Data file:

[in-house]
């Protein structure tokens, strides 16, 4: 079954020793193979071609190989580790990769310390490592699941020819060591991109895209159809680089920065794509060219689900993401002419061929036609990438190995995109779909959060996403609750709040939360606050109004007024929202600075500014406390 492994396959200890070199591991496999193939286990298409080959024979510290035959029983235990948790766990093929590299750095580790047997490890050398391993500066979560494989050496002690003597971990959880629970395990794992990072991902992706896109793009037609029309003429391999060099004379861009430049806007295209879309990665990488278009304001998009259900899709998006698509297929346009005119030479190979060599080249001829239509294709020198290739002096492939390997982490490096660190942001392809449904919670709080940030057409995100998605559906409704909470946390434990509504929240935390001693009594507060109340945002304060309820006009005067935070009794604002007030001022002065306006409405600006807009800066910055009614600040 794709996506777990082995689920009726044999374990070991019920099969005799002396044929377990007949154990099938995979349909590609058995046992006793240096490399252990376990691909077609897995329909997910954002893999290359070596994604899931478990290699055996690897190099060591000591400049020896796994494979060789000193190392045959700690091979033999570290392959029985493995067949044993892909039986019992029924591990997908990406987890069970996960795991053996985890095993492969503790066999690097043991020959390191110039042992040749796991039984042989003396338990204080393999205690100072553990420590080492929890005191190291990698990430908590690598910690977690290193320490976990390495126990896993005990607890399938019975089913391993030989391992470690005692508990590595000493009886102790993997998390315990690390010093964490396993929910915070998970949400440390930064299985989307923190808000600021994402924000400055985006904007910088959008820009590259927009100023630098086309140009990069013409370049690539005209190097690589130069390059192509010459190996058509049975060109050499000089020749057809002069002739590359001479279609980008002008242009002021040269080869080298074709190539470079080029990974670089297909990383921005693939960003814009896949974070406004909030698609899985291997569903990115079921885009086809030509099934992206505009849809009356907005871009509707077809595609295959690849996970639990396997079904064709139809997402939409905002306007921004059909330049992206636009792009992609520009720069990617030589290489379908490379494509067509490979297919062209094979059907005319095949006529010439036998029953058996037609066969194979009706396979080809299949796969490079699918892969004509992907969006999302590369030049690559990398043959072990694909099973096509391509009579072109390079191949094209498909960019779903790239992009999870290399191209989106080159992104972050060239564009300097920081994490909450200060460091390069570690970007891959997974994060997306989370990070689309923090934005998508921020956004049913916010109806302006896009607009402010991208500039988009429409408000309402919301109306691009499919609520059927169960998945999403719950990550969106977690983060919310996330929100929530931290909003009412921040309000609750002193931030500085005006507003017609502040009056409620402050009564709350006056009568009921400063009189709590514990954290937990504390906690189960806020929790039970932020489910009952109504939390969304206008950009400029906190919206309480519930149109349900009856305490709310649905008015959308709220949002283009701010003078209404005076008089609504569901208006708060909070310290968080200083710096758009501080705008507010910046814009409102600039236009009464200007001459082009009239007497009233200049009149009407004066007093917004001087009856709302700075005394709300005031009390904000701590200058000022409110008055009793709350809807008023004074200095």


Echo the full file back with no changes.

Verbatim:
[in-house]
């Protein structure tokens, strides 16, 4: 079954020793193979071609190989580790990769310390490592699941020819060591991109895209159809680089920065794509060219689900993401002419061929036609990438190995995109779909959060996403609750709040939360606050109004007024929202600075500014406390 492994396959200890070199591991496999193939286990298409080959024979510290035959029983235990948790766990093929590299750095580790047997490890050398391993500066979560494989050496002690003597971990959880629970395990794992990072991902992706896109793009037609029309003429391999060099004379861009430049806007295209879309990665990488278009304001998009259900899709998006698509297929346009005119030479190979060599080249001829239509294709020198290739002096492939390997982490490096660190942001392809449904919670709080940030057409995100998605559906409704909470946390434990509504929240935390001693009594507060109340945002304060309820006009005067935070009794604002007030001022002065306006409405600006807009800066910055009614600040 794709996506777990082995689920009726044999374990070991019920099969005799002396044929377990007949154990099938995979349909590609058995046992006793240096490399252990376990691909077609897995329909997910954002893999290359070596994604899931478990290699055996690897190099060591000591400049020896796994494979060789000193190392045959700690091979033999570290392959029985493995067949044993892909039986019992029924591990997908990406987890069970996960795991053996985890095993492969503790066999690097043991020959390191110039042992040749796991039984042989003396338990204080393999205690100072553990420590080492929890005191190291990698990430908590690598910690977690290193320490976990390495126990896993005990607890399938019975089913391993030989391992470690005692508990590595000493009886102790993997998390315990690390010093964490396993929910915070998970949400440390930064299985989307923190808000600021994402924000400055985006904007910088959008820009590259927009100023630098086309140009990069013409370049690539005209190097690589130069390059192509010459190996058509049975060109050499000089020749057809002069002739590359001479279609980008002008242009002021040269080869080298074709190539470079080029990974670089297909990383921005693939960003814009896949974070406004909030698609899985291997569903990115079921885009086809030509099934992206505009849809009356907005871009509707077809595609295959690849996970639990396997079904064709139809997402939409905002306007921004059909330049992206636009792009992609520009720069990617030589290489379908490379494509067509490979297919062209094979059907005319095949006529010439036998029953058996037609066969194979009706396979080809299949796969490079699918892969004509992907969006999302590369030049690559990398043959072990694909099973096509391509009579072109390079191949094209498909960019779903790239992009999870290399191209989106080159992104972050060239564009300097920081994490909450200060460091390069570690970007891959997974994060997306989370990070689309923090934005998508921020956004049913916010109806302006896009607009402010991208500039988009429409408000309402919301109306691009499919609520059927169960998945999403719950990550969106977690983060919310996330929100929530931290909003009412921040309000609750002193931030500085005006507003017609502040009056409620402050009564709350006056009568009921400063009189709590514990954290937990504390906690189960806020929790039970932020489910009952109504939390969304206008950009400029906190919206309480519930149109349900009856305490709310649905008015959308709220949002283009701010003078209404005076008089609504569901208006708060909070310290968080200083710096758009501080705008507010910046814009409102600039236009009464200007001459082009009239007497009233200049009149009407004066007093917004001087009856709302700075005394709300005031009390904000701590200058000022409110008055009793709350809807008023004074200095």